Bradycardia & Cardiac Arrest for WordPress 3.6

Bradycardia is the resting heart rate of under 60 beats per minute….
Wikipedia

WordPress HeartbeatA new feature in WordPress 3.6 is an upgrade to the autosave functionality that’s been around for years. It’s called “Heartbeat” and it makes sure you have valid authentication credentials, aren’t working on the same post as other people, and more. The problem is that (as it is) it slows web pages down to a grinding halt.

Read the active discussion on WordPress.org about this feature – a lot of people are upset about the CPU load it adds.

Note: I don’t recommend doing these changes on every Admin page. Use sparingly.

Slow Down WordPress 3.6’s Racing Heartbeat

Here’s how to slow down the heartbeat from once every 15 seconds (the default) to once every minute (the max allowed by WordPress): Continue reading “Bradycardia & Cardiac Arrest for WordPress 3.6”

Add "Preview" Link to Manage Themes

Get That Preview Link Back!

Ever since WordPress added a Live Preview option to the Manage Themes screen, it’s been frustrating to test a plugin using multiple themes.

Why Live Preview sucks for developers

When using Live Preview, you can’t modify the URL of the page you’re visiting or open the preview in a new window or tab. Live Preview prevents you from viewing multiple themes at once in different tabs.

If you wanted to get the old Preview link back, you had to disable Javascript, then refresh the page, then open the links.  Continue reading “Add "Preview" Link to Manage Themes”

How to Email Pictures from iPhoto Using Mail.app

Update: If you are using iPhoto 11, you can simply go to "Preferences > Email photos using"
Update: If you are using iPhoto 11, you can simply go to Preferences > “Email photos using”

iPhoto Email Fail

iPhoto Mail App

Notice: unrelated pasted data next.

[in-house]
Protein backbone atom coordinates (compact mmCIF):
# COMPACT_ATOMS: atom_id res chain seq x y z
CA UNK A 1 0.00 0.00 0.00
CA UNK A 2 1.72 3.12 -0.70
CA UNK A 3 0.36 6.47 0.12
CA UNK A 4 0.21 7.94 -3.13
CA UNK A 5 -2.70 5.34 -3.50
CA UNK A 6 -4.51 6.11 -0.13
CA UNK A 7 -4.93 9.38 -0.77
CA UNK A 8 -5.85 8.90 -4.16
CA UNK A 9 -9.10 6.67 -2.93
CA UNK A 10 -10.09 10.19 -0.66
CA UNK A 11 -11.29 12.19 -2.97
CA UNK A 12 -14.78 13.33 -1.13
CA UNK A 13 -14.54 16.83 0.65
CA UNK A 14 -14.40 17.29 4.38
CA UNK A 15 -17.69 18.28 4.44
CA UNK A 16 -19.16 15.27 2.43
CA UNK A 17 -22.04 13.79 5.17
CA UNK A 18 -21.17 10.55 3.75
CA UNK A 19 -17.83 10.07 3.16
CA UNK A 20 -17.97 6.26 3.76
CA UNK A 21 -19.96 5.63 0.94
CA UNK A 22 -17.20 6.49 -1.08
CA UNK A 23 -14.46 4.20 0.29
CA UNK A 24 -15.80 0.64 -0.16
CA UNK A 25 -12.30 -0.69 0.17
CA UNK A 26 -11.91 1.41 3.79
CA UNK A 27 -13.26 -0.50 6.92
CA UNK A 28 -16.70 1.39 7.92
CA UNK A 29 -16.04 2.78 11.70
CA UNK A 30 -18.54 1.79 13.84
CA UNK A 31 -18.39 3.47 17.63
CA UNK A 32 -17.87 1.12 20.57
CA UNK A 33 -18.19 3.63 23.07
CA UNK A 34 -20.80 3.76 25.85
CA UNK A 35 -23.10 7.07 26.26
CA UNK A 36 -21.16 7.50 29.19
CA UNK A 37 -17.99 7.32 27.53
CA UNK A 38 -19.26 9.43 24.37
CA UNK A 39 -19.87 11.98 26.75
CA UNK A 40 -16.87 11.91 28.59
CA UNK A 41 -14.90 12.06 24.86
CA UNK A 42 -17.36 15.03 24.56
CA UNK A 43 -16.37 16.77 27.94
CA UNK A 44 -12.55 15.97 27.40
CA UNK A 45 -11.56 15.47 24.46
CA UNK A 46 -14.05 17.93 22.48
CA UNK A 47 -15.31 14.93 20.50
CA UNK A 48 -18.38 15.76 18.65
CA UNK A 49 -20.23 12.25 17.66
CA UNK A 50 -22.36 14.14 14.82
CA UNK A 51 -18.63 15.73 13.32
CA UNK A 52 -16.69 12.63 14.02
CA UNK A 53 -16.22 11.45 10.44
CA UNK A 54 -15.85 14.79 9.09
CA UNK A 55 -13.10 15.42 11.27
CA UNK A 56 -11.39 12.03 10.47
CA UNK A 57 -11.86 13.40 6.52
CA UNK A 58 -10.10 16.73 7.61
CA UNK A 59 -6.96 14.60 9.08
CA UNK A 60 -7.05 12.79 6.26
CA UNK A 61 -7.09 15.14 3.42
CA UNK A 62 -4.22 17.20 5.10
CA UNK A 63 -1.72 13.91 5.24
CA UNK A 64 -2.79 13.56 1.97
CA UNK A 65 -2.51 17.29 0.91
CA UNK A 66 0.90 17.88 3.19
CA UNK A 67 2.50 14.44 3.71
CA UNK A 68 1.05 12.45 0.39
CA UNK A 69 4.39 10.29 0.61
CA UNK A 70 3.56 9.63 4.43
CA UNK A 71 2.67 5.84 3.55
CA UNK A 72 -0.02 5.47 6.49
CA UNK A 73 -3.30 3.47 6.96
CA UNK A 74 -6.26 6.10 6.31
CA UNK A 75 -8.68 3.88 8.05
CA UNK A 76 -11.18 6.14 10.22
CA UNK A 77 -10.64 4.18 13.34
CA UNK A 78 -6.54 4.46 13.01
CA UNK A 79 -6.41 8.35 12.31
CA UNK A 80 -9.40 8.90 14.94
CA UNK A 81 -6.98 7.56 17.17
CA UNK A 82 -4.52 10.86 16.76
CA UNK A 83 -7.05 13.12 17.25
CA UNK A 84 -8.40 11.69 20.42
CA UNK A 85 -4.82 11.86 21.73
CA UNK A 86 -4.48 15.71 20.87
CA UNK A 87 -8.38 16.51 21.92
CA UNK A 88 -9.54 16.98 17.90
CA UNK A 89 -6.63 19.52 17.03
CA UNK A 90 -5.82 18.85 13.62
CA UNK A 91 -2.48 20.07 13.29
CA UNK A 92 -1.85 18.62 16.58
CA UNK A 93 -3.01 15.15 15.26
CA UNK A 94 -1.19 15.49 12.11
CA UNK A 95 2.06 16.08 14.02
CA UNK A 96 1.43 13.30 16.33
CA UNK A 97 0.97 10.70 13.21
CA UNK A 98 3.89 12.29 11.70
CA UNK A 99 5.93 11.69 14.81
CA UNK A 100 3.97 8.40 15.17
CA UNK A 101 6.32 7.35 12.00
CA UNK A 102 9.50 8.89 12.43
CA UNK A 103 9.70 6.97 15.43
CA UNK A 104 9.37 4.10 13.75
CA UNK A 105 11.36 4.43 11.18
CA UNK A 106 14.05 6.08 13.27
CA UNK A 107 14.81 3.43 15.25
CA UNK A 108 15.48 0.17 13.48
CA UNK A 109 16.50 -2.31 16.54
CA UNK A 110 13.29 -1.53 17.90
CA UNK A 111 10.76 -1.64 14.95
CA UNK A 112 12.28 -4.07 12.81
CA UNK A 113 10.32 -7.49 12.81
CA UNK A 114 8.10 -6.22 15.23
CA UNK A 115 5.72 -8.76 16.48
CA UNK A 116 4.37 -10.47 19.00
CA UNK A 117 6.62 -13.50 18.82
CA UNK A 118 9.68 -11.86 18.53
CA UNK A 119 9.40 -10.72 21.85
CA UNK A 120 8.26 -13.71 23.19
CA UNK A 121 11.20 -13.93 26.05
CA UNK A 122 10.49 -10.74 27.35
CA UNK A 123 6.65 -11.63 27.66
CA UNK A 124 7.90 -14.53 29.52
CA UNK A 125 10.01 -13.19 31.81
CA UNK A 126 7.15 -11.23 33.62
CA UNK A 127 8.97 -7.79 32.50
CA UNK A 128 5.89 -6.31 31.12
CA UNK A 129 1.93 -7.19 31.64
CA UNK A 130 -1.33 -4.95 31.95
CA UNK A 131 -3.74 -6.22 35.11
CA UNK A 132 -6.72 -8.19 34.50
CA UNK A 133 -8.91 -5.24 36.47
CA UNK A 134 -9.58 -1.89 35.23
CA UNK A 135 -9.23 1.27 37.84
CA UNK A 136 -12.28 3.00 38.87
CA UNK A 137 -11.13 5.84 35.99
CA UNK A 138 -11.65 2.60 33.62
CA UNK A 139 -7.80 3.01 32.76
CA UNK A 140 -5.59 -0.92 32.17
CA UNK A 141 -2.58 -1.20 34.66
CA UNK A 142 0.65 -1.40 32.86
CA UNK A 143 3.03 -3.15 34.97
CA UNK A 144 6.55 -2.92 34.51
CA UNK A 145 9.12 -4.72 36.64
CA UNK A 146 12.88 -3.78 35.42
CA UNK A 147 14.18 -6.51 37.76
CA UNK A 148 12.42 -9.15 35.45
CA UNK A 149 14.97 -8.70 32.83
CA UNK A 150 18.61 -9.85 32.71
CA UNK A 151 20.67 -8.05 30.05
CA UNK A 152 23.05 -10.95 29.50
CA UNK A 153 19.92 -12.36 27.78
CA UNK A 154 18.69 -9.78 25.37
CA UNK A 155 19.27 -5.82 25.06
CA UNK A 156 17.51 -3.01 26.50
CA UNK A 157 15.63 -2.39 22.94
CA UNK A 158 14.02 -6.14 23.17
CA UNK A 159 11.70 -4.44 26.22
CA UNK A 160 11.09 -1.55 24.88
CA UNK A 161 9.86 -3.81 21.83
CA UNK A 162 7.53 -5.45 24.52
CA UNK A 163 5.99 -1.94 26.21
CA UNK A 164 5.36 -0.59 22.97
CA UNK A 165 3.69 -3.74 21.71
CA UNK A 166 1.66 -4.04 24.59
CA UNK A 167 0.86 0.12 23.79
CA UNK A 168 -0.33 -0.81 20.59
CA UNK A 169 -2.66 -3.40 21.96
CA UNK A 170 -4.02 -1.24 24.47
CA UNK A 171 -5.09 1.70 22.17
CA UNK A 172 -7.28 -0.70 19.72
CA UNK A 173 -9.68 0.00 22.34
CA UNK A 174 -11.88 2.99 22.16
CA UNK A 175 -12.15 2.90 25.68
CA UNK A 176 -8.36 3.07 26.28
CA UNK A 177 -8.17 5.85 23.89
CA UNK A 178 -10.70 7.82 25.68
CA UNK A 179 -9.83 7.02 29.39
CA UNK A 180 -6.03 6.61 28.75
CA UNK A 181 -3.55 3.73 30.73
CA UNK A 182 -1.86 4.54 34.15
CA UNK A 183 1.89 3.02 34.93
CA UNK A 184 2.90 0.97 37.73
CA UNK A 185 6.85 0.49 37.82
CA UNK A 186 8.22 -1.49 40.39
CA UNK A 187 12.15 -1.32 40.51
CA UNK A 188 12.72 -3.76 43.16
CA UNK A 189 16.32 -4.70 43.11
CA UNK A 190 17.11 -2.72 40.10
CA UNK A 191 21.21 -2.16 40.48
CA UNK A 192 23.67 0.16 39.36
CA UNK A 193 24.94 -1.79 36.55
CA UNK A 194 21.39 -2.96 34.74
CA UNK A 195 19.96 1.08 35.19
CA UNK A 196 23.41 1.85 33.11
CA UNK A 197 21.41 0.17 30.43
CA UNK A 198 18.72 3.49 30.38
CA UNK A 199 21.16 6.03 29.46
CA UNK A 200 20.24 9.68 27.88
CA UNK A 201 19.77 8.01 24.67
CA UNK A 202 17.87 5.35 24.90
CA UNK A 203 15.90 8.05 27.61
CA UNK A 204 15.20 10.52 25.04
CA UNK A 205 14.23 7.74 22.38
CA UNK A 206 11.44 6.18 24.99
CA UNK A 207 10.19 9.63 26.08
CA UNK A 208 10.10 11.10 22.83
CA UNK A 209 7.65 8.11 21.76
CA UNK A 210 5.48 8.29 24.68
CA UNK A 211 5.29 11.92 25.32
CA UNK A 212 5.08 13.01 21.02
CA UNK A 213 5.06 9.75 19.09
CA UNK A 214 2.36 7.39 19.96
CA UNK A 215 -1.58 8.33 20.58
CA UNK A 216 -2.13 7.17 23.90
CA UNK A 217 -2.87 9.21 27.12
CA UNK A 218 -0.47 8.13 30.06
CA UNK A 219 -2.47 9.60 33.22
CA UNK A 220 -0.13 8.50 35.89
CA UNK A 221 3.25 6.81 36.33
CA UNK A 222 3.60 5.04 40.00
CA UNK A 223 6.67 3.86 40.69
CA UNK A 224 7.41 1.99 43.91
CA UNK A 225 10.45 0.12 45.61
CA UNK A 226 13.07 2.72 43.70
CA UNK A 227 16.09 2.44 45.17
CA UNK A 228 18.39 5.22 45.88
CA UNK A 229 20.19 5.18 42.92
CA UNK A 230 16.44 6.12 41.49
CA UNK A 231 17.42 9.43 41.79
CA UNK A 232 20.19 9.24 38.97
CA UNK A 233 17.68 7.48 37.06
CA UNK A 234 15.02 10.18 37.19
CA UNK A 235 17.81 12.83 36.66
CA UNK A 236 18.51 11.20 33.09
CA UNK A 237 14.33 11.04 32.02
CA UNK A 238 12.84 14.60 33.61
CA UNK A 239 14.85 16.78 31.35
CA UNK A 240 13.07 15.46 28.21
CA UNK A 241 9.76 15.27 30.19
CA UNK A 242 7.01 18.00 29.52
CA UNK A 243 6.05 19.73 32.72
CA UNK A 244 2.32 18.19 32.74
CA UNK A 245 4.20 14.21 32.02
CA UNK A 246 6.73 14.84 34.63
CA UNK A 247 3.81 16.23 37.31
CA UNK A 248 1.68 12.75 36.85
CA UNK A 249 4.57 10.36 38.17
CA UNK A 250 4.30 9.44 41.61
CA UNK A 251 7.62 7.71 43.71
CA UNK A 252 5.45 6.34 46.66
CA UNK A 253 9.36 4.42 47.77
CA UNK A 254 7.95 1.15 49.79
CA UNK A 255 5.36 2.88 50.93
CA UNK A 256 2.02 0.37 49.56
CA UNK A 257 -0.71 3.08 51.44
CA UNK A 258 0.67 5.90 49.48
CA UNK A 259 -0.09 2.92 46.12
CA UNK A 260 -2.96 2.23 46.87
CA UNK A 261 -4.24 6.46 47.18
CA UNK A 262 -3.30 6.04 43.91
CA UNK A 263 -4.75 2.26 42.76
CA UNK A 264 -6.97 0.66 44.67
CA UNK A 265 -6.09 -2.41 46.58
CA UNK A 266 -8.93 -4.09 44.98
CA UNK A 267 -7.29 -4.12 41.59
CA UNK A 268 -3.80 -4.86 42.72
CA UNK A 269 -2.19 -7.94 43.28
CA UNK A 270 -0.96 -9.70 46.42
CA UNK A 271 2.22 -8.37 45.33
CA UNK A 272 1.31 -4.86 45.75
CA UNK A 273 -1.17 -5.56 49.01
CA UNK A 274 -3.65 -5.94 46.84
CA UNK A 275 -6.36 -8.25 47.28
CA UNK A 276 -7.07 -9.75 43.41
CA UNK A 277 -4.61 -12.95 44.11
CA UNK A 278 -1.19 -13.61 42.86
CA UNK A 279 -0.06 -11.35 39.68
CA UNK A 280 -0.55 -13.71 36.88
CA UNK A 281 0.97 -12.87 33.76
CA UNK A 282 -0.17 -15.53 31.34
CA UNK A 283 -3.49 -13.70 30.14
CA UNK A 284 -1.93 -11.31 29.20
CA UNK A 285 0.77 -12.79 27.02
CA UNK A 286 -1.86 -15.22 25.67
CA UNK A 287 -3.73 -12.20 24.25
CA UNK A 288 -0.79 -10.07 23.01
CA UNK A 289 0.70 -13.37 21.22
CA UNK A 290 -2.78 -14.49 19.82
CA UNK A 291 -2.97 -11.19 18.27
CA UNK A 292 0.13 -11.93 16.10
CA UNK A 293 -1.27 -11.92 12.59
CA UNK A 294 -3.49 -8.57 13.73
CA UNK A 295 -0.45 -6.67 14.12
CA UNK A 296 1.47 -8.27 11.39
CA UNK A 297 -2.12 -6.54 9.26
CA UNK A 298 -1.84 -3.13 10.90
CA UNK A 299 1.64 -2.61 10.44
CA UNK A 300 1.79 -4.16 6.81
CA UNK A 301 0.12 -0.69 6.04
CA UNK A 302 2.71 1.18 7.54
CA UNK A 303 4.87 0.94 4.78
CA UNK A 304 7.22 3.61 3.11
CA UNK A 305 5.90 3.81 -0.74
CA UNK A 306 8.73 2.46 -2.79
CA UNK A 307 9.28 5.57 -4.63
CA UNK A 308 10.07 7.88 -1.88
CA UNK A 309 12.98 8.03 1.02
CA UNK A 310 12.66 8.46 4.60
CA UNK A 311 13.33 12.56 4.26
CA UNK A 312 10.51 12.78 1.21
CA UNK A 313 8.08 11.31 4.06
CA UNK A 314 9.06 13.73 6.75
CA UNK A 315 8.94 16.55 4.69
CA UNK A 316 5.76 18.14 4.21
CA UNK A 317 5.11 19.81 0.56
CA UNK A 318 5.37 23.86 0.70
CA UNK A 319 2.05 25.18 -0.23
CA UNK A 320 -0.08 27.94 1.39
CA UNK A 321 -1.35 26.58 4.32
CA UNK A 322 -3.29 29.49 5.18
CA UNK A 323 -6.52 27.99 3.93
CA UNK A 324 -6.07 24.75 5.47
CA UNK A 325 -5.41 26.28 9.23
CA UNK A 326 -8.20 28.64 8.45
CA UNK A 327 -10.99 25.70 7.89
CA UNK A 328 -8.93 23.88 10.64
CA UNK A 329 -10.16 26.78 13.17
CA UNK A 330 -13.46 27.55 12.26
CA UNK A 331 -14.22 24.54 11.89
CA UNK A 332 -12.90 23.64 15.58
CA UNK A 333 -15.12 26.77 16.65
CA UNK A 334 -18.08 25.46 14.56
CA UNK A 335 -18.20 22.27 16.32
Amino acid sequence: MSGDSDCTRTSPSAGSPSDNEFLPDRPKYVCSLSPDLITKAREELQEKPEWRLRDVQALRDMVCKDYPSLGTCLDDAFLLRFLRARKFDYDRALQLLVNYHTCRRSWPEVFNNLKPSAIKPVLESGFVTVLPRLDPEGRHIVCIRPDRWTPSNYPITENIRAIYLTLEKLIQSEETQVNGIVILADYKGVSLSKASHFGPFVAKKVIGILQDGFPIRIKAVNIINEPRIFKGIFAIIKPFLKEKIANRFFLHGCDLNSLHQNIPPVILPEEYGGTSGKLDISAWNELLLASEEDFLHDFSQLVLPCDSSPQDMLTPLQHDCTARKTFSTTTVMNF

The Best Kitties; The Worst Email App

iPhoto 11 added an awful new built-in email service that replaces the previous functionality: when sending an email, it used to open the Mail application and attach the photos to a new email. Now, it uses a terribly designed built-in email functionality that ruins everything.

Here’s how to get Mail.app back in iPhoto

Open the Terminal application.

Enter the following in Terminal: `defaults write com.apple.iPhoto EmailApp Mail`

Restart iPhoto and you’re all set.

If you change your mind, and you want to revert to using iPhoto’s email client, enter this in the Terminal: `defaults write com.apple.iPhoto EmailApp iPhoto`

How to Hide or Replace the WordPress Welcome Panel

Updated: now with more in-depth code!

So you want to modify the WordPress Dashboard Welcome Screen

There was a thread on the WPMU website that discusses how to disable the WordPress welcome screen, but the code provided didn’t work, so I figured I’d show how to do it!

The `wp_welcome_panel()` function uses the `show_welcome_panel` user meta setting to determine whether or not to show the welcome panel.  In order to modify this setting, we’re going to add a filter to the `get_user_metadata` filter, which uses the `get_metadata` function.

The following code snippets should be added to your theme’s `functions.php` file.

Disable the dashboard welcome screen…

This will only hide the panel, not replace it with any other content.